Mike Westerfer, assistant athletics director for sports medicine and adjunct faculty for Goodwin College, on planning the high-risk sport seasons:
“It was a long process to get where we needed to go to get these teams up and running. There was nothing out there that told you how to do this. My staff had to become COVID testers… and quickly ramp up and learn that. Our staff had to become contact tracers and case investigators. It was a big lift to get to where we needed to go, to get on court and the mat — a lot of meetings, a lot of communication. Then we had to communicate all this to the student athletes.”
“They started working out when they first came back in pods of four. [Then we had to figure out] how do we set up the pods? Who should be with each other? Should it be the people who are roommates or should it be by position? There was a lot, and we had to go through this with every team and every coach, and they racked their brains with a million questions. Basically, we had to take everything we do in sports, evaluate it, think about it and how can we do that safely?”
Mallon on planning for the season:
“It was uncharted waters for everybody. Our biggest philosophy for this year was we’re just going to go with the flow. We have to be flexible. We don't know what’s going to go on each day, because we really didn't. I think that became more evident with the team, and that was something we were trying to help them work through and process, but there was also the excitement of having an opportunity to be back together because we'd been apart for six months.”
Azevedo on planning for the season:
“When you think of two athletes wrestling each other in close contact, you think, how can you do that in a pandemic with a super contagious virus? But I think what I and a lot of the wrestling community tried to communicate is that, actually, you can do it safely, and we can actually do it in smaller groups. Where a sport like basketball has to practice with their whole team for the most part, we as an individual sport can literally have them wrestle with one teammate the whole season. Because of the weight classes, you can break things up and actually do it fairly safely.”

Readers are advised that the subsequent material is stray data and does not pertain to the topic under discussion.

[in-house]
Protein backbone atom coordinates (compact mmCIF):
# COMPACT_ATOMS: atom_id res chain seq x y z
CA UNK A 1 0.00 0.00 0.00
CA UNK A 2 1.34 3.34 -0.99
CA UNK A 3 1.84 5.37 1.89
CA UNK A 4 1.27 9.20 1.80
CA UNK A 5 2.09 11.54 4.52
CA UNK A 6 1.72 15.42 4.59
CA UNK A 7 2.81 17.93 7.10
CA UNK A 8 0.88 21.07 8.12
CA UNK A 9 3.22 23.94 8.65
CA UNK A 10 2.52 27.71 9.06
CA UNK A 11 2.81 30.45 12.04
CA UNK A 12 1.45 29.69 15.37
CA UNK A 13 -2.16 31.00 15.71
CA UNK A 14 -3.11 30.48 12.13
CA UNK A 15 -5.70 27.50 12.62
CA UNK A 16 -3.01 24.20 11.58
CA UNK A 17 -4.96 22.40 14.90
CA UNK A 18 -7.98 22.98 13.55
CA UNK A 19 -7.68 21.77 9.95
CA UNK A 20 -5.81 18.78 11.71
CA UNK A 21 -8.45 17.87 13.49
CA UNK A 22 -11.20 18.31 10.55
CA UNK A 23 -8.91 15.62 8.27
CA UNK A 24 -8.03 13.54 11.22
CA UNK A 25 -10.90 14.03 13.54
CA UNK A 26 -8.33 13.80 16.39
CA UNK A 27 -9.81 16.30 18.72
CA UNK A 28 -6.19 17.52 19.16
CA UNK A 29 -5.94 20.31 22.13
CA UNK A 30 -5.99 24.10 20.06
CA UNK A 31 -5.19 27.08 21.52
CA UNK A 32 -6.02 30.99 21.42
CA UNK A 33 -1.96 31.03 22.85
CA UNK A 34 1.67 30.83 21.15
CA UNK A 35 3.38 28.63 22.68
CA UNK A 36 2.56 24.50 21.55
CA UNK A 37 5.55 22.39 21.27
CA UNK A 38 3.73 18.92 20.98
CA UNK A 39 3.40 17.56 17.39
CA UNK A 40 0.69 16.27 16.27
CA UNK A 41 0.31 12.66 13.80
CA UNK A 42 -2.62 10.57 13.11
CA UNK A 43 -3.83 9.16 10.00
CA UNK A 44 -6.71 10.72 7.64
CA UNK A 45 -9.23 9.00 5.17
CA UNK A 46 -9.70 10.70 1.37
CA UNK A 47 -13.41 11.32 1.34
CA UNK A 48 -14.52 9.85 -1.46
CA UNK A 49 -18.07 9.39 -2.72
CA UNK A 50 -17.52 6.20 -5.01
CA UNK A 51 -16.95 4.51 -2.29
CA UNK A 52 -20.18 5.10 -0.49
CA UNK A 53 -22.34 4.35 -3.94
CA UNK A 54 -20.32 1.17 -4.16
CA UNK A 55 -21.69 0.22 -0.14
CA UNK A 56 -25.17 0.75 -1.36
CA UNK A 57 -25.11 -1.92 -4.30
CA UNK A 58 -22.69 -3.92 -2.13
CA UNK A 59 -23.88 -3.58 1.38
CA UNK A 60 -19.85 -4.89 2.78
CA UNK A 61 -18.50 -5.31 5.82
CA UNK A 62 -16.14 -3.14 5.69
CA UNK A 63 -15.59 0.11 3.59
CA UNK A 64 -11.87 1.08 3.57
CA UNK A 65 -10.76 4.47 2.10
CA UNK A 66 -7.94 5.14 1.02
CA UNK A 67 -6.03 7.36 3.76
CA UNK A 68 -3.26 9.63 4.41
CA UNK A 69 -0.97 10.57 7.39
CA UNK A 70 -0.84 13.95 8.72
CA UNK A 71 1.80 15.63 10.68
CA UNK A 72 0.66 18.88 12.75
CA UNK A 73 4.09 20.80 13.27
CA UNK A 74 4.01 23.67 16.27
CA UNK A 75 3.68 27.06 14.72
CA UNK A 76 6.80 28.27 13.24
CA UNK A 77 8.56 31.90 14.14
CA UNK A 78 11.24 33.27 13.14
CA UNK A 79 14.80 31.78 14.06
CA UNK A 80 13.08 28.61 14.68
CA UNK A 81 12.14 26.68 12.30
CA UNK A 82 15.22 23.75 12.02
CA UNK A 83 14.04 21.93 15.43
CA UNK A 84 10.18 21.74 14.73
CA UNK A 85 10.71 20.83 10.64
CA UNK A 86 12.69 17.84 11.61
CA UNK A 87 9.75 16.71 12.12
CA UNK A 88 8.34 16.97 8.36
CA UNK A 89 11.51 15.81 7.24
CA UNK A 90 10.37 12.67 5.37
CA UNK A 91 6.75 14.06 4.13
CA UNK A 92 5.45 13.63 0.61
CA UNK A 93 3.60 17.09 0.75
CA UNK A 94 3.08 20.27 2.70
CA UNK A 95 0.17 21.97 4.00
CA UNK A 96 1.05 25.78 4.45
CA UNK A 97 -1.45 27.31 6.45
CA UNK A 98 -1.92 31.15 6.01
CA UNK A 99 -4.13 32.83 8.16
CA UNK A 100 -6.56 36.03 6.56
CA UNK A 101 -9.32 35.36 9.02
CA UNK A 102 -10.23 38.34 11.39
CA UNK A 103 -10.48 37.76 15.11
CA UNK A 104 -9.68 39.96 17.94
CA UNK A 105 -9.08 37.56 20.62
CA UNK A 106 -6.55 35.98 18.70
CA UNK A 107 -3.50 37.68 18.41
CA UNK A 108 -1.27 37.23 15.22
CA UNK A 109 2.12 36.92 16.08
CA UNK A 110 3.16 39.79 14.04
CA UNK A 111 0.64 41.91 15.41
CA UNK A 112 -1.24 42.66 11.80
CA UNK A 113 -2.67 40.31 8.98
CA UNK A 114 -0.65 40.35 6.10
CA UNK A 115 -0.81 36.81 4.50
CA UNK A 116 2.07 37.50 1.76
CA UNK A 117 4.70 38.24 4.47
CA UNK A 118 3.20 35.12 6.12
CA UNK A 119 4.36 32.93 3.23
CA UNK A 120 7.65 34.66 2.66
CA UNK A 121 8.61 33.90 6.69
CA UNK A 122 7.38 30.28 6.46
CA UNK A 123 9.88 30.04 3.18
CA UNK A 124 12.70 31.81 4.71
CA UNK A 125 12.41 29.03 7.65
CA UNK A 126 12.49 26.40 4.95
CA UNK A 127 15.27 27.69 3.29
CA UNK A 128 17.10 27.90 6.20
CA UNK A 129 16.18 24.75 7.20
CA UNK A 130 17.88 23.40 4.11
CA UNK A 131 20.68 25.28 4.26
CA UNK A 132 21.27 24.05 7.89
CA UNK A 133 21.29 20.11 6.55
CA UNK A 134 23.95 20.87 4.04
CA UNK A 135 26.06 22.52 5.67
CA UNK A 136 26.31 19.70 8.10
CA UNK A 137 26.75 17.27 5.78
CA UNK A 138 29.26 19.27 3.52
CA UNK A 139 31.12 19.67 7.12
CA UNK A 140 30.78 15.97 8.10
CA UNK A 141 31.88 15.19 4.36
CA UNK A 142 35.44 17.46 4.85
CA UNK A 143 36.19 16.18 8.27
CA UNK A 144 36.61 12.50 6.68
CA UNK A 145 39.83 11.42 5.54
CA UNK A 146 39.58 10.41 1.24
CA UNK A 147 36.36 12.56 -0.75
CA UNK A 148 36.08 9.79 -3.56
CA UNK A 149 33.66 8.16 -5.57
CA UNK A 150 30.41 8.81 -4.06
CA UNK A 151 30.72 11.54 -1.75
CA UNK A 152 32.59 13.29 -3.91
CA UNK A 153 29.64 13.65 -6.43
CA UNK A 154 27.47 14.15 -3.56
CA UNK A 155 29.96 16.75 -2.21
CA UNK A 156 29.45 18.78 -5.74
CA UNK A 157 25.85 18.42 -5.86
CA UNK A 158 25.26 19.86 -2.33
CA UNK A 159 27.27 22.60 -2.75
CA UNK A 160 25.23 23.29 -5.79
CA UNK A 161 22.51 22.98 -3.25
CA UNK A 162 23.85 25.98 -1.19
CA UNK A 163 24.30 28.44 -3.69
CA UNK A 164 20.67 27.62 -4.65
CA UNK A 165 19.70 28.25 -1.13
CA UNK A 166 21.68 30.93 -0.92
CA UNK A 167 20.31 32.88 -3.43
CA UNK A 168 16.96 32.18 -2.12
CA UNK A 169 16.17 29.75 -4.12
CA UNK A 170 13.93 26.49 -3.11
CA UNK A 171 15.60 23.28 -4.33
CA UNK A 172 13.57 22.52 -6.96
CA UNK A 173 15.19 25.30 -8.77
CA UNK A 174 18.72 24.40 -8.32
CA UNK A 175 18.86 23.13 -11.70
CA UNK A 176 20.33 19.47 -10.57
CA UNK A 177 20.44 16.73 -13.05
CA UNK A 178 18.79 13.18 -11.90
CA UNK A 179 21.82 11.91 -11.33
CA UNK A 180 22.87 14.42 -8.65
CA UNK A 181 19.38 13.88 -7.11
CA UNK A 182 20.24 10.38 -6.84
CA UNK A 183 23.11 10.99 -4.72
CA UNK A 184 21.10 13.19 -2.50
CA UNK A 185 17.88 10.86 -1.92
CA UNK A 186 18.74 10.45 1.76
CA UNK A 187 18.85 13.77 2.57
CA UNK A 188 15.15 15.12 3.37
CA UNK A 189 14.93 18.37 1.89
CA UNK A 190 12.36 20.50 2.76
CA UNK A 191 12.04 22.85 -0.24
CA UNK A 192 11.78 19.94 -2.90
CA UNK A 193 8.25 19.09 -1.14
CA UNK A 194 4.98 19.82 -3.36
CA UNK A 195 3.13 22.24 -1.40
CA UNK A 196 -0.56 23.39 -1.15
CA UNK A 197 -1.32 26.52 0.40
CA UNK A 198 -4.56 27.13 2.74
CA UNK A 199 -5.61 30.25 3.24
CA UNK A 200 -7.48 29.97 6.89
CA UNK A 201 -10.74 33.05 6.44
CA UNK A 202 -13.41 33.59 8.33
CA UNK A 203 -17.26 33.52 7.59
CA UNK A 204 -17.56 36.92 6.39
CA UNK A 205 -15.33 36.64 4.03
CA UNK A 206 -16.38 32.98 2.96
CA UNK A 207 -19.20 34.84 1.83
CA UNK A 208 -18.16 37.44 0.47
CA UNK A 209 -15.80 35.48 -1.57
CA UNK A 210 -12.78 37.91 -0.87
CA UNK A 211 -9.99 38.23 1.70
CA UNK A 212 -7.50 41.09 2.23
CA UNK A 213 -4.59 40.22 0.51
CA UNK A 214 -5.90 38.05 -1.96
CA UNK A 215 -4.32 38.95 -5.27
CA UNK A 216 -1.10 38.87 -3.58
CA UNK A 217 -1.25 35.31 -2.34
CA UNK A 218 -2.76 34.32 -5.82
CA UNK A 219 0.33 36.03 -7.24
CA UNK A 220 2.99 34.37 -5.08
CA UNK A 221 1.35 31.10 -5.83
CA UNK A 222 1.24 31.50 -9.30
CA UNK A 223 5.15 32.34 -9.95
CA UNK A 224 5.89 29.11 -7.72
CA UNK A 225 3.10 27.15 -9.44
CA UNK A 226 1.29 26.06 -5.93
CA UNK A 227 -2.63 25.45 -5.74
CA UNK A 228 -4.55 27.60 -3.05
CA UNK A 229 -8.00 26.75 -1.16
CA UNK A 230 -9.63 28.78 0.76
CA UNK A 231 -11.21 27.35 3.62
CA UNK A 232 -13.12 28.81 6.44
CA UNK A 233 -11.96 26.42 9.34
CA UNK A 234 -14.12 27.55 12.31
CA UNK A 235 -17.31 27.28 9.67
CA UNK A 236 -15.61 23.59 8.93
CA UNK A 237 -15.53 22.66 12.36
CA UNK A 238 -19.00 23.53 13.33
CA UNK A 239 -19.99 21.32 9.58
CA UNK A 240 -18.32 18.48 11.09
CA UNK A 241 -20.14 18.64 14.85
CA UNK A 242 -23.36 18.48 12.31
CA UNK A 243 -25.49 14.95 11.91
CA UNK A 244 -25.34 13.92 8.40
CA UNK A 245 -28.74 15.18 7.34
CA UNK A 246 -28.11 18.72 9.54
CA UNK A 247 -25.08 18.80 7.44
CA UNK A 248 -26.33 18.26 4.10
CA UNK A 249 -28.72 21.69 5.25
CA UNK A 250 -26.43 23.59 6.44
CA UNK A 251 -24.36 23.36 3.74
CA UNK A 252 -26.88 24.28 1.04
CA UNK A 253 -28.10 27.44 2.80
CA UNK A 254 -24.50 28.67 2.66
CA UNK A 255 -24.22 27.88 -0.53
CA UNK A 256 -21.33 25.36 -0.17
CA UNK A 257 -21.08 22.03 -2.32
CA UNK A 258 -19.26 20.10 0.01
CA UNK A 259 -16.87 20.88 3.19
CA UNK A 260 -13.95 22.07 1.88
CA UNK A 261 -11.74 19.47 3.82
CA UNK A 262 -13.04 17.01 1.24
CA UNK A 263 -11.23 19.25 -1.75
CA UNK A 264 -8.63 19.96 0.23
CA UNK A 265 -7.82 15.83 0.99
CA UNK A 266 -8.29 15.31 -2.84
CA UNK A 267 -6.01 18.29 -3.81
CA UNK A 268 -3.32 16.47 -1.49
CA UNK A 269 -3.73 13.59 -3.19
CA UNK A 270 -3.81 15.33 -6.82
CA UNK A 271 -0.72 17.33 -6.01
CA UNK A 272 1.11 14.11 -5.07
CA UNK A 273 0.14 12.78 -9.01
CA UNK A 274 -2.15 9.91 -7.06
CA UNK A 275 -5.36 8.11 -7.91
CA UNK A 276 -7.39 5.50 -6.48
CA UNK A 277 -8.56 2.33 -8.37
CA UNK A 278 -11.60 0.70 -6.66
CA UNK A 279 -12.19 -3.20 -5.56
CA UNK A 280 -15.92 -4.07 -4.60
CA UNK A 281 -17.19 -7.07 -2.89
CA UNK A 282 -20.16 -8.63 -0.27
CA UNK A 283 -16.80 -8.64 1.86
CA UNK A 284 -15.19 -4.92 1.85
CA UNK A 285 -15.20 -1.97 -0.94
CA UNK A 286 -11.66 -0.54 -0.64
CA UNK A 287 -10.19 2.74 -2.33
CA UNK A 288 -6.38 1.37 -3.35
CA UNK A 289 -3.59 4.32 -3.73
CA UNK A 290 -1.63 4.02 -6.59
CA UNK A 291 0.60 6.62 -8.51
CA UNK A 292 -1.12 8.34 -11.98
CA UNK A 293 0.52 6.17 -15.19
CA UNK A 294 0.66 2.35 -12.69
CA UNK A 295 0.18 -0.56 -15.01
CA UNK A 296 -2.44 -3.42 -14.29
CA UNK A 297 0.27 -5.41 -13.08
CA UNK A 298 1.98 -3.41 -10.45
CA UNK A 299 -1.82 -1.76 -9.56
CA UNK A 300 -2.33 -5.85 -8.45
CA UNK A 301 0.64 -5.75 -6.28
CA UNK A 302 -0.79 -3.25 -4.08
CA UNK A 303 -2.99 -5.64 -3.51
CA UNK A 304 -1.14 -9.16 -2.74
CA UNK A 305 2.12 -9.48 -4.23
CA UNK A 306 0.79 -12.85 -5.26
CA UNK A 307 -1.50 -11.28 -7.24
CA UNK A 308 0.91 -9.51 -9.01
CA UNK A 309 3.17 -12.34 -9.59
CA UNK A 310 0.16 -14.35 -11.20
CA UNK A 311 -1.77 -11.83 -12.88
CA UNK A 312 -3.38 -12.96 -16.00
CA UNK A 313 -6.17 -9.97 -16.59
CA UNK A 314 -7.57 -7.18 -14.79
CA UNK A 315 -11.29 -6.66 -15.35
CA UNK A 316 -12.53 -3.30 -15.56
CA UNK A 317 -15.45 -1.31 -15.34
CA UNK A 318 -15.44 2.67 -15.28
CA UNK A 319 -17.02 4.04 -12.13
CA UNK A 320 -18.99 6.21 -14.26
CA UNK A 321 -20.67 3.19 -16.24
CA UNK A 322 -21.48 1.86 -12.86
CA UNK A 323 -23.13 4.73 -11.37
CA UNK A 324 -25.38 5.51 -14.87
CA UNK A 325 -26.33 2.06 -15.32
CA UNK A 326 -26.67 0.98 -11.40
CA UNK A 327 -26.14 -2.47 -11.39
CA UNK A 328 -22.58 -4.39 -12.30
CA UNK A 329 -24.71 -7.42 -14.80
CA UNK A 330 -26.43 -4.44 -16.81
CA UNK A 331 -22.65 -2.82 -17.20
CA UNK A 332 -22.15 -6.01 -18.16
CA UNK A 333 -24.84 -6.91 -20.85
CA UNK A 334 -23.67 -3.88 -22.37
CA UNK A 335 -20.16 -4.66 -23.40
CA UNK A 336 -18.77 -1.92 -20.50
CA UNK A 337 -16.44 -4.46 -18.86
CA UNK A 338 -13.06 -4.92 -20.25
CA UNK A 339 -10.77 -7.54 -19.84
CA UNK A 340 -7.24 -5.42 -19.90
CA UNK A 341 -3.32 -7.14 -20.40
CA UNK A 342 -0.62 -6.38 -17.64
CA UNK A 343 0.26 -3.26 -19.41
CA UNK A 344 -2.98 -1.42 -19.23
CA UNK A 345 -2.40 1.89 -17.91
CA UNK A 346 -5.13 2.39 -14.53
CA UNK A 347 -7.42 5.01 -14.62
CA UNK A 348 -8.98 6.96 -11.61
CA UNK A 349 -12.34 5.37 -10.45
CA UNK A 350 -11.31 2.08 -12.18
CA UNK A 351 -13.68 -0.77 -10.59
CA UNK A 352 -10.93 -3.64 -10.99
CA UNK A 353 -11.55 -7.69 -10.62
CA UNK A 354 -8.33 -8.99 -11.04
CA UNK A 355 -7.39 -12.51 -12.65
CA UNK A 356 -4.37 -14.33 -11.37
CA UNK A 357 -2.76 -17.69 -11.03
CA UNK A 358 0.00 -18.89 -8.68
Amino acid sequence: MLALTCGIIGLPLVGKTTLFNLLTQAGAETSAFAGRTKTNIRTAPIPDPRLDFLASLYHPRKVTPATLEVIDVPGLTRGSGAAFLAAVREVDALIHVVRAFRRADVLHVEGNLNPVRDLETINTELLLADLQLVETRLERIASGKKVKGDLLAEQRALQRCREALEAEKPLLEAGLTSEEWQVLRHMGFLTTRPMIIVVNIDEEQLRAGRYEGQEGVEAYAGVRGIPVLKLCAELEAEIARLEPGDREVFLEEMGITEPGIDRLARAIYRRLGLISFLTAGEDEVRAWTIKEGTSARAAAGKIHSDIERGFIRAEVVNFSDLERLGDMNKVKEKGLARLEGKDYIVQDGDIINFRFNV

Kayla Bacon, a fourth-year environmental science major and guard on the women’s basketball team, on practice and daily COVID-19 testing and protocols:
“We didn't touch weights for at least a month and a half when we first got here, which was different because we're used to getting in the gym four times a week and lifting heavy. It kind of felt like everything we were doing was a made up workout — stuff to do at a social distance. So that was interesting, and running with the mask was not fun.”
“I would definitely say it brought a lot of responsibility on us as individuals. We felt that pressure, like I don't want to be the one that makes us miss out on two weeks. It's four games for us in a really short season this year, like four games is a lot. So, everyone felt that weight, and everyone was just kind of was like, ‘Hey, we're going to put the team above ourselves and just sacrifice our wants and needs.’ We are college students. We want to have our fun, too. But for those couple of months, we had to lock in and know that we're trying to win a championship, go to the tournament. And if this is what we have to do, that's just what we did. And the school made it a lot easier.”
“I felt a sense of safety because we were getting tested so frequently and we really couldn't do anything on campus and no one was around us, so we knew that we didn't have it. Every day by a certain time, we knew we were in the clear. So it gave us a sense of comfort, being able to go on the court and practice and not have to worry.”
Juric on returning, testing and social distancing:
“We were getting tested every day around 7:15 in the morning, for three, four months. But I think it honestly helped us in the long run because a lot of the guys were in the building way earlier than they probably would have been otherwise. I think it made a big difference in our level of play throughout the months.”
“No one wants to be that guy that tests positive and the whole team has to shut down because of them. It’s a horrible feeling. … I know other teams in our conference were getting tested only twice or three times a week. And, you know, sometimes if you're waiting those two or three days between tests, you're like, ‘Oh, shoot, did I come in contact with someone or catch the virus?’ But every day here, we knew we were good.”
“We joked around on our team a little bit [that social distancing was] like a really nice glorified jail experience. You’re just kind of confined to your room and you get to go work out and practice and you just come right back to your room. … I’m sure the coaches didn’t mind that part of it.”